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Dunning, Roman camp 420m north west of Haughend

A Scheduled Monument in Strathallan, Perth and Kinross

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Coordinates

Latitude: 56.3164 / 56°18'58"N

Longitude: -3.5775 / 3°34'39"W

OS Eastings: 302518

OS Northings: 714892

OS Grid: NO025148

Mapcode National: GBR 1T.607R

Mapcode Global: WH5PK.0HPN

Entry Name: Dunning, Roman camp 420m NW of Haughend

Scheduled Date: 7 July 1975

Last Amended: 4 June 2009

Source: Historic Environment Scotland

Source ID: SM3675

Schedule Class: Cultural

Category: Roman: camp

Location: Dunning

County: Perth and Kinross

Electoral Ward: Strathallan

Traditional County: Perthshire

Description

The monument comprises the remains of a Roman temporary camp surviving as a cropmarked structure and a linear earthwork. The earthwork is visible on the ground as a ditch and bank structure (in the NW corner, in Kincladie Wood) while the remainder is visible only on oblique aerial photographs. The camp is located on gently undulating ground (between 50 and 70m above sea level) under a mixture of cultivated land, deciduous woodland, modern tracks and metalled roads and field/property boundaries.

The monument was first scheduled in 1975 and is being rescheduled now to improve the accuracy of the scheduled area in the light of new aerial photographic transcription and mapping, as well as to exclude an area of modern housing development in the SW corner.

The camp survives as a series of interrupted, linear, cropmarked ditches that when joined together form the outline of a broadly square-shaped enclosure (about 700m E-W by 675m transversely and enclosing an area of about 46.5 hectares). These are the defensive works of a temporary marching camp. The corners of the camp are formed into obtuse angles, despite the sides being broadly parallel. For approximately 130m along the camp's W side in Kincladie Wood, the bank and ditch can be seen on the ground and this includes part of an entrance. Further entrances are visible in aerial photographs at the S and N sides and current evidence suggests that the camp had six entrances, each protected by a titulus (or defensive outworks). In the SE and E sides the line of a modern track indicates the likely position of the remainder of the camp's defensive ditch. It is likely that the camp was in use during one or more military campaigns in the first or second centuries AD.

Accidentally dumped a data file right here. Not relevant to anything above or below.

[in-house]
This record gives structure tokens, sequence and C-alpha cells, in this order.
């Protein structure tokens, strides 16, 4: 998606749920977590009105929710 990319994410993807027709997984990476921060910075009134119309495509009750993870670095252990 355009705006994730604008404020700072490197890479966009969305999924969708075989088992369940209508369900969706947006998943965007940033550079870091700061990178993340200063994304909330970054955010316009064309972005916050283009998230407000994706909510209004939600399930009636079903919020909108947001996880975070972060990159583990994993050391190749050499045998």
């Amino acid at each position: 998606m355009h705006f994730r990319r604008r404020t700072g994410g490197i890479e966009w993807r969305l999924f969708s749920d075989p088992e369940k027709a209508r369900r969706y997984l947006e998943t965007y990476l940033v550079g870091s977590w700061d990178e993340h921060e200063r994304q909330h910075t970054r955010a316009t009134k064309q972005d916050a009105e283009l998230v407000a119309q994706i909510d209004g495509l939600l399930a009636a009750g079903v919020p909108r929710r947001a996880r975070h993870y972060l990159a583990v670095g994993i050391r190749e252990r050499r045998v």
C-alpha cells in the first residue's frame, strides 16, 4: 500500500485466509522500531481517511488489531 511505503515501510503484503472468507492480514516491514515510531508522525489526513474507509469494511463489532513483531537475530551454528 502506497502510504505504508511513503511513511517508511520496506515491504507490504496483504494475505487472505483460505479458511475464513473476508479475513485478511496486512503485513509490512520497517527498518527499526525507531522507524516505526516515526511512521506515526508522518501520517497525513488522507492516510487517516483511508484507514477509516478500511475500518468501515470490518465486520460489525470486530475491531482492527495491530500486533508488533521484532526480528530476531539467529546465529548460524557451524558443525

The interpretation of new aerial photographs and reinterpretation of existing images has highlighted an internal linear feature at the E side of the camp that may indicate phasing in the construction and use of the camp. A number of small excavations have confirmed the location of two entrances in the N and W.

The area to be scheduled is irregular on plan, to include the remains described and an area around within which evidence associated with their construction and use may survive, as shown in red on the accompanying map. The scheduling specifically excludes the above-ground components of boundary features and the top surface of modern metalled tracks and roads, to allow for their maintenance.

Source: Historic Environment Scotland

Statement of Scheduling

Cultural Significance

The monument's cultural significance can be expressed as follows:

Intrinsic characteristics